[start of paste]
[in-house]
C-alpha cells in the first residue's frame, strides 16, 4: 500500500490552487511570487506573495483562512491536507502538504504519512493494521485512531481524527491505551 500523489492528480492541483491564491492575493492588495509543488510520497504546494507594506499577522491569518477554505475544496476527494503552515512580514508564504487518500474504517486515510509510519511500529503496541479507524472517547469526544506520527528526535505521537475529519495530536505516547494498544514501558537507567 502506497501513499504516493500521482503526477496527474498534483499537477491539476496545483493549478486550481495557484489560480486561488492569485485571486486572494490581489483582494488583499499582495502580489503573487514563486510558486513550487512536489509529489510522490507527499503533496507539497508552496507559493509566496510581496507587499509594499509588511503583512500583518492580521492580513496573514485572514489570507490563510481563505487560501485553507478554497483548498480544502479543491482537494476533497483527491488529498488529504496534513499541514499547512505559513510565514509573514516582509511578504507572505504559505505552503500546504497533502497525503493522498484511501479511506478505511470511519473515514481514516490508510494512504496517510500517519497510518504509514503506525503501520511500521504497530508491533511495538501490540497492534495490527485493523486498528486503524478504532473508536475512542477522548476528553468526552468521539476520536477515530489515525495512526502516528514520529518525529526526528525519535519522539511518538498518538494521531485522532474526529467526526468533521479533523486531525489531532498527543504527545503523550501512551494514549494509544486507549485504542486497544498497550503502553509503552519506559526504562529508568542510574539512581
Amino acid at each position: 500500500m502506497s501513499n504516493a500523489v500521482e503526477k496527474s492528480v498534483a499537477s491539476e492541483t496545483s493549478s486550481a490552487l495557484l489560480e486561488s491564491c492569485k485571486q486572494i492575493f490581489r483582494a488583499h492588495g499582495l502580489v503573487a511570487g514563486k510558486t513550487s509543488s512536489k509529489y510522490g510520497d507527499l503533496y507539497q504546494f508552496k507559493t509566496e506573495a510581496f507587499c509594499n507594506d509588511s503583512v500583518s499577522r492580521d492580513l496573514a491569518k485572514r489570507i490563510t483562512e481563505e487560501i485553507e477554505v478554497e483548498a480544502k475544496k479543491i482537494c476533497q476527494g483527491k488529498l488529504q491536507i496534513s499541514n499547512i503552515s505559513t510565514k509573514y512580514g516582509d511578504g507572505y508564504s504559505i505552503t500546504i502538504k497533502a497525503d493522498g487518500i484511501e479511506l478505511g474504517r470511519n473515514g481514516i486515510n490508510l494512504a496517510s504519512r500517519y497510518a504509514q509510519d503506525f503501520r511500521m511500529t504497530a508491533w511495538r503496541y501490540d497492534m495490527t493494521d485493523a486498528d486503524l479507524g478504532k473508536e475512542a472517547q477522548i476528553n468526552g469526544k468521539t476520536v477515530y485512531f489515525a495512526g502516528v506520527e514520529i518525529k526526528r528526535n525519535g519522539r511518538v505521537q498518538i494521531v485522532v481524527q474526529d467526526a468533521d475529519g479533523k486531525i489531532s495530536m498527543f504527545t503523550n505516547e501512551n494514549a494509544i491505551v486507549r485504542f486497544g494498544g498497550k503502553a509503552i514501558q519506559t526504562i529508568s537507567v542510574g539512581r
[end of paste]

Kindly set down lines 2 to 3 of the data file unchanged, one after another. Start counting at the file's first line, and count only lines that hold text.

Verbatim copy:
C-alpha cells in the first residue's frame, strides 16, 4: 500500500490552487511570487506573495483562512491536507502538504504519512493494521485512531481524527491505551 500523489492528480492541483491564491492575493492588495509543488510520497504546494507594506499577522491569518477554505475544496476527494503552515512580514508564504487518500474504517486515510509510519511500529503496541479507524472517547469526544506520527528526535505521537475529519495530536505516547494498544514501558537507567 502506497501513499504516493500521482503526477496527474498534483499537477491539476496545483493549478486550481495557484489560480486561488492569485485571486486572494490581489483582494488583499499582495502580489503573487514563486510558486513550487512536489509529489510522490507527499503533496507539497508552496507559493509566496510581496507587499509594499509588511503583512500583518492580521492580513496573514485572514489570507490563510481563505487560501485553507478554497483548498480544502479543491482537494476533497483527491488529498488529504496534513499541514499547512505559513510565514509573514516582509511578504507572505504559505505552503500546504497533502497525503493522498484511501479511506478505511470511519473515514481514516490508510494512504496517510500517519497510518504509514503506525503501520511500521504497530508491533511495538501490540497492534495490527485493523486498528486503524478504532473508536475512542477522548476528553468526552468521539476520536477515530489515525495512526502516528514520529518525529526526528525519535519522539511518538498518538494521531485522532474526529467526526468533521479533523486531525489531532498527543504527545503523550501512551494514549494509544486507549485504542486497544498497550503502553509503552519506559526504562529508568542510574539512581
Amino acid at each position: 500500500m502506497s501513499n504516493a500523489v500521482e503526477k496527474s492528480v498534483a499537477s491539476e492541483t496545483s493549478s486550481a490552487l495557484l489560480e486561488s491564491c492569485k485571486q486572494i492575493f490581489r483582494a488583499h492588495g499582495l502580489v503573487a511570487g514563486k510558486t513550487s509543488s512536489k509529489y510522490g510520497d507527499l503533496y507539497q504546494f508552496k507559493t509566496e506573495a510581496f507587499c509594499n507594506d509588511s503583512v500583518s499577522r492580521d492580513l496573514a491569518k485572514r489570507i490563510t483562512e481563505e487560501i485553507e477554505v478554497e483548498a480544502k475544496k479543491i482537494c476533497q476527494g483527491k488529498l488529504q491536507i496534513s499541514n499547512i503552515s505559513t510565514k509573514y512580514g516582509d511578504g507572505y508564504s504559505i505552503t500546504i502538504k497533502a497525503d493522498g487518500i484511501e479511506l478505511g474504517r470511519n473515514g481514516i486515510n490508510l494512504a496517510s504519512r500517519y497510518a504509514q509510519d503506525f503501520r511500521m511500529t504497530a508491533w511495538r503496541y501490540d497492534m495490527t493494521d485493523a486498528d486503524l479507524g478504532k473508536e475512542a472517547q477522548i476528553n468526552g469526544k468521539t476520536v477515530y485512531f489515525a495512526g502516528v506520527e514520529i518525529k526526528r528526535n525519535g519522539r511518538v505521537q498518538i494521531v485522532v481524527q474526529d467526526a468533521d475529519g479533523k486531525i489531532s495530536m498527543f504527545t503523550n505516547e501512551n494514549a494509544i491505551v486507549r485504542f486497544g494498544g498497550k503502553a509503552i514501558q519506559t526504562i529508568s537507567v542510574g539512581r